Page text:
Forbes-Image-21“That’s not fair!”

I can remember as a child being so upset when things didn’t seem fair. If one of my siblings got something that I didn’t get I was so upset… I remember feeling as though I had been wronged. Now, as a father, I try to avoid the discussion altogether with my kids – I buy two of everything! If you’re a parent, you know how that is. Sometimes I wish my kids would just grow up a little bit. I’m glad to say that now that I am an adult, I have outgrown such childish ways… I only wish that were true! I catch myself often thinking, “God, that’s just not fair!” And, the reality is (as your parent probably told you) life isn’t fair!

I started thinking about this because of a portion of the passage that I am teaching this weekend at South Fellowship Church. It’s out of 1 Samuel 30:21-26. The context of this passage is that David went into battle with 400 men. He had an army of 600 at the time, but 200 of the men were too tired to go and fight in the battle. They stayed back at a brook and watched over the supplies. I think we can all agree, that’s probably an easier job than fighting in the war. Here is how David and his men respond as they come back with the spoils of victory from war:

21 Then David came to the two hundred men who had been too exhausted to follow him and who were left behind at the Besor Ravine. They came out to meet David and the people with him. As David and his men approached, he greeted them. 22 But all the evil men and troublemakers among David’s followers said, “Because they did not go out with us, we will not share with them the plunder we recovered. However, each man may take his wife and children and go.”

23 David replied, “No, my brothers, you must not do that with what the Lord has given us. He has protected us and handed over to us the forces that came against us. 24 Who will listen to what you say? The share of the man who stayed with the supplies is to be the same as that of him who went down to the battle. All will share alike.” 25 David made this a statute and ordinance for Israel from that day to this.

I don’t know about you, but I think I would have responded in the same way David’s fighting men did. It’s not fair that the men who didn’t fight in the war get to share in the spoils of the war. The spoils of the war should be reserved for the people who actually fought for it… right?

But, all throughout the scripture we see God doing things that just aren’t fair. You can read a parable that Jesus told in Matthew 20:1-16. In this parable, people who work one hour get the same wages as people who worked the whole day. That’s not fair! If I were in the crowd of people who worked the whole day, I would have felt a little bit wronged! On another occasion, Peter, one of Jesus’ disciples asks if John (another disciple) is going to stay alive until Jesus returns. Peter was concerned that John might get something that he didn’t. Jesus responded, “If I want him to remain alive until I return, what is that to you? You must follow me.” Essentially, Jesus said to Peter, “Peter, don’t worry about whether or not I’m fair, worry about whether or not you are following after me!”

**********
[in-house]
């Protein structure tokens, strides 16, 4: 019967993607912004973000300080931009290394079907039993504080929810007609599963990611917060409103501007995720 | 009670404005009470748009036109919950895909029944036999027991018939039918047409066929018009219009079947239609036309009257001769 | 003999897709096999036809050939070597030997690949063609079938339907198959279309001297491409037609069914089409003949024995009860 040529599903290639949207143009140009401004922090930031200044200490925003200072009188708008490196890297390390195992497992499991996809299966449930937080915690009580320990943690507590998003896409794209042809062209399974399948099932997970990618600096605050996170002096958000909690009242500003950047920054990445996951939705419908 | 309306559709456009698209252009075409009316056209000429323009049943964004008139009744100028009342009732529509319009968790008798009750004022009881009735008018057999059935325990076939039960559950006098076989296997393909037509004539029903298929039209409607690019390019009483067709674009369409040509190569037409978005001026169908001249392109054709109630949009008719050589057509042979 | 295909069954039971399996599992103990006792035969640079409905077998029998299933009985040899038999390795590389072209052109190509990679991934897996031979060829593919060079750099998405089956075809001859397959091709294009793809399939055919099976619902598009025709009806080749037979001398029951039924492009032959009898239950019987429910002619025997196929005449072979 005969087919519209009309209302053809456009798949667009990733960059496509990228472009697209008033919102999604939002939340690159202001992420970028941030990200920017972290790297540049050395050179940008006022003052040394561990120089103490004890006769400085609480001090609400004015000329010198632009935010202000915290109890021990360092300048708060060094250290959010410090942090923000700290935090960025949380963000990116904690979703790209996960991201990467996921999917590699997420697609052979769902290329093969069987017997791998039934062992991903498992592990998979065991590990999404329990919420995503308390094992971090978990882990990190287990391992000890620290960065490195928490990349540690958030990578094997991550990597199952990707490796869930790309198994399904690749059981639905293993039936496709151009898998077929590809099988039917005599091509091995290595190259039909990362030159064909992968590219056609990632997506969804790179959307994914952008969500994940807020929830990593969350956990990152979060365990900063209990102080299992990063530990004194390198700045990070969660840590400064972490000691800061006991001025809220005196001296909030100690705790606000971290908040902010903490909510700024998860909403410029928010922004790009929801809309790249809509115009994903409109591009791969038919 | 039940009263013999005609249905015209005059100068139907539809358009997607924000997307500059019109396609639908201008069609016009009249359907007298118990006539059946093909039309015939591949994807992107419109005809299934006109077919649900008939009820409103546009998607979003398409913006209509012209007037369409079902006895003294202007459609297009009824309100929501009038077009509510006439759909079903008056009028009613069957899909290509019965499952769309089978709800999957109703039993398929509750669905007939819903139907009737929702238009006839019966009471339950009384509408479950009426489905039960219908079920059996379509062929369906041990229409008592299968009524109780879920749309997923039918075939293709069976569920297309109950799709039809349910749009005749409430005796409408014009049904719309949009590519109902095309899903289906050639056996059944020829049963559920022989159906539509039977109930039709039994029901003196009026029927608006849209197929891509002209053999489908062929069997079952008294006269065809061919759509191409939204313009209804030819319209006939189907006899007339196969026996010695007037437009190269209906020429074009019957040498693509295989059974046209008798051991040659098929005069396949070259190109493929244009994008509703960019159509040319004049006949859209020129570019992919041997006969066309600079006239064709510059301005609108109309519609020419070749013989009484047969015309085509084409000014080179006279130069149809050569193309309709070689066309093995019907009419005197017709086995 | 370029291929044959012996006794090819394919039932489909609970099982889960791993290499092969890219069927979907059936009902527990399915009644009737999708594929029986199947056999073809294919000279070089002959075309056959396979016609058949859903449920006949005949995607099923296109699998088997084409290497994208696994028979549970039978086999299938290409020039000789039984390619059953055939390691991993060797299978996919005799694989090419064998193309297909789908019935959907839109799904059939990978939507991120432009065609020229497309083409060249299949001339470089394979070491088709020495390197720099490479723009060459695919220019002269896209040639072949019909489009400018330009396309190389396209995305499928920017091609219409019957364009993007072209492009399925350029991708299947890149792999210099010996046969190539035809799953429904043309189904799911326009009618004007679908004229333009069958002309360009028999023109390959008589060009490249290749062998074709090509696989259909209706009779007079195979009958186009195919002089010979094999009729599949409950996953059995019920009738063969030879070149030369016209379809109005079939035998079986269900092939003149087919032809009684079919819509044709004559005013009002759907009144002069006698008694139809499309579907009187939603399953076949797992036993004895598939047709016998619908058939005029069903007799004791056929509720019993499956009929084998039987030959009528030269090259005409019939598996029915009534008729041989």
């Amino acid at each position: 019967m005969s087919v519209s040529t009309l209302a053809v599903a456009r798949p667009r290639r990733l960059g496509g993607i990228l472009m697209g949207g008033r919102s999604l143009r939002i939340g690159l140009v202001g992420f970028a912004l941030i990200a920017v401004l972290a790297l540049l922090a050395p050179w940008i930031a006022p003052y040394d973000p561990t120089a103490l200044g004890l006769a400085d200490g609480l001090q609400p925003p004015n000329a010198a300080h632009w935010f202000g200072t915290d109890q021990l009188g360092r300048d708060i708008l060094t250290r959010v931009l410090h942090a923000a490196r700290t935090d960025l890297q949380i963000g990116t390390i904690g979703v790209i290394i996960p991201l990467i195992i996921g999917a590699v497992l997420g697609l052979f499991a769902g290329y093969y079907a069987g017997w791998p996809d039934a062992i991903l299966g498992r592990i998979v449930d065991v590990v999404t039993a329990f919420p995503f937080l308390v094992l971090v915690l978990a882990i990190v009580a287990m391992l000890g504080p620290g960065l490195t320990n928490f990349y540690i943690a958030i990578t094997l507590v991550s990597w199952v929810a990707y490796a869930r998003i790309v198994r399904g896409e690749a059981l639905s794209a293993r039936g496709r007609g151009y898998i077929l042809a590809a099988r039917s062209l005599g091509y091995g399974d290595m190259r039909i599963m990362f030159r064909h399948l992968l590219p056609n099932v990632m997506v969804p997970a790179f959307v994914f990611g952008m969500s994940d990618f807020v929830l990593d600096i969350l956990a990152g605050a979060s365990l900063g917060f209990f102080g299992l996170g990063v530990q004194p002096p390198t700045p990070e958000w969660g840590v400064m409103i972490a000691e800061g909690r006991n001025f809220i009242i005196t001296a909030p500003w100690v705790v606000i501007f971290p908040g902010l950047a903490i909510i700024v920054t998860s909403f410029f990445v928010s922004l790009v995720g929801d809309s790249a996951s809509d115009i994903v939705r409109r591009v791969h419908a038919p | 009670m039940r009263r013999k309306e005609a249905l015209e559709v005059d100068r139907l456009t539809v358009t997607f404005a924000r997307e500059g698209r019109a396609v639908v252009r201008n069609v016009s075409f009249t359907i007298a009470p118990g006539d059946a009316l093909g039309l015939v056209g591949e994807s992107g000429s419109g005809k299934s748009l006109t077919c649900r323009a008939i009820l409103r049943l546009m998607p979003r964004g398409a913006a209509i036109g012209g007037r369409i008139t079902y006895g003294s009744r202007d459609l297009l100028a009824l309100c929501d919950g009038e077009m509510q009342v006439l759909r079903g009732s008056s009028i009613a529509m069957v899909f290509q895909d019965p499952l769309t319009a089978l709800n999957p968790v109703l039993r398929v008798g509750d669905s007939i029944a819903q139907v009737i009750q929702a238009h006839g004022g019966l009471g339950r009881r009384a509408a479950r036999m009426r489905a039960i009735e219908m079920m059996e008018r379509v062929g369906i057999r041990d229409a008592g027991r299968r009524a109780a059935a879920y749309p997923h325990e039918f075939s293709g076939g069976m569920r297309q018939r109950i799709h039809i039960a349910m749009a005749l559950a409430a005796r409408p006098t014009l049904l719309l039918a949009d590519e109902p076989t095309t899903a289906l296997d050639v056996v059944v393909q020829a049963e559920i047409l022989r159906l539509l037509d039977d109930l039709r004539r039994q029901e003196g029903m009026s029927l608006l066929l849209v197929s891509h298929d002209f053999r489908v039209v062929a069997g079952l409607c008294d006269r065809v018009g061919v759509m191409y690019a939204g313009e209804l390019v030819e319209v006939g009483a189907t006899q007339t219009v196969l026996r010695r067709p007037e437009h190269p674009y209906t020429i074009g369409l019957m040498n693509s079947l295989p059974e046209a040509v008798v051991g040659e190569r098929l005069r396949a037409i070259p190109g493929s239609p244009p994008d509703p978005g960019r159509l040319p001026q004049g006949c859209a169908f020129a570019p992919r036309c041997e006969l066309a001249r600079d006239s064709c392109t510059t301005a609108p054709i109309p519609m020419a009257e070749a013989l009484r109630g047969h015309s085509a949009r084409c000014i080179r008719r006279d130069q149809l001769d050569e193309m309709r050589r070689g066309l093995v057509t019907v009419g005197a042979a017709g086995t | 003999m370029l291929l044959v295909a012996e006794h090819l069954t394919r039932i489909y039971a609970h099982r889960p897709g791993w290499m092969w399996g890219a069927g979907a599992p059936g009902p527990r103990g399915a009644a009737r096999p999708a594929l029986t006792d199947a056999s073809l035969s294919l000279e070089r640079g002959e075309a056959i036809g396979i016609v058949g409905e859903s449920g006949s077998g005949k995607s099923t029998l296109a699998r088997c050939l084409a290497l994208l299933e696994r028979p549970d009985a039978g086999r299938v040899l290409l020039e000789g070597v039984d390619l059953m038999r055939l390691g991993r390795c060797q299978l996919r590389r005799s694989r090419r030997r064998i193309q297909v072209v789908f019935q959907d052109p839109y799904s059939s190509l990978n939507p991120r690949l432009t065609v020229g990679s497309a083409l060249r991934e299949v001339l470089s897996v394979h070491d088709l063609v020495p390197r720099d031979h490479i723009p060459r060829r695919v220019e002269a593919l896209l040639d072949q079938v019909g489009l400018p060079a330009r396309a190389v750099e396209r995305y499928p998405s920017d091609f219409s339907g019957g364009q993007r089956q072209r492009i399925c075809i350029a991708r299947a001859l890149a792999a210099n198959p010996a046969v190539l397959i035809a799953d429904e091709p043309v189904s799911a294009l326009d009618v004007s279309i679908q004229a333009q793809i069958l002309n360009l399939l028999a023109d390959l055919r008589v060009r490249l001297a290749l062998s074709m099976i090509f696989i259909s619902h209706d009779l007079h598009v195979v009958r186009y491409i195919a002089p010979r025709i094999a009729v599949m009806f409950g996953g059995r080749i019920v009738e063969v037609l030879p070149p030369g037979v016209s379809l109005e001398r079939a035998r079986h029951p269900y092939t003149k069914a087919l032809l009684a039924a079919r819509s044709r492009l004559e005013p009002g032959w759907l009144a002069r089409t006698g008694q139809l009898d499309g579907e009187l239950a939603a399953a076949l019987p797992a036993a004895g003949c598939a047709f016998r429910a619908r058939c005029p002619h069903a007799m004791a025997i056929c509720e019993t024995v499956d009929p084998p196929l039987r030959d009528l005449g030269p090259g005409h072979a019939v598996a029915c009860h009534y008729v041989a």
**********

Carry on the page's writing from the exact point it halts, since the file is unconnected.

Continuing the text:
God isn’t fair. All throughout, the scriptures tell of a God that isn’t fair. AND I’M SO GLAD THAT HE IS NOT FAIR! That’s good news! A lot of us think we want a God that is fair, but God is BETTER than fair… he’s gracious and merciful. See, grace and mercy are the antithesis of fairness. Mercy is God not giving us what we deserve (what we deserve would have been fair) and grace is God giving us better than what we deserve. The foundations of our salvation fly in the face of fairness. They press back against it; reminding us that God is so much better than fair. See, if God is simply fair, then no one gets to have relationship with him, because all of us have sinned and turned their back on him (Romans 3:23). Fairness means hell for me. Therefore, I celebrate a God who is so much better than fair!

Paul picks up on this truth in 2 Corinthians 5:21 when he states, “21 God made him who had no sin to be sin for us, so that in him we might become the righteousness of God.” God made him who had no sin to be sin… that’s not fair! He also made you and I (who were dead in sin) the righteousness of God… that’s not fair either. See, the gospel is not fair; it’s gracious.

You and I don’t want a God who is fair, and luckily for us, He isn’t! Can I encourage you today to bask in the ‘unfairness’ of God? Rest in the truth that he does not treat you as your sins deserve (Psalm 103:10), but he treats you as his son deserved. We can only sit in the goodness and grace of God is we are willing to drop our desire for God to be fair. Our desire for fairness reveals a deep-seeded conviction that we think we deserve what we have; but we don’t. We are only alive by God’s grace and I pray that we would enjoy it whole-heartedly today!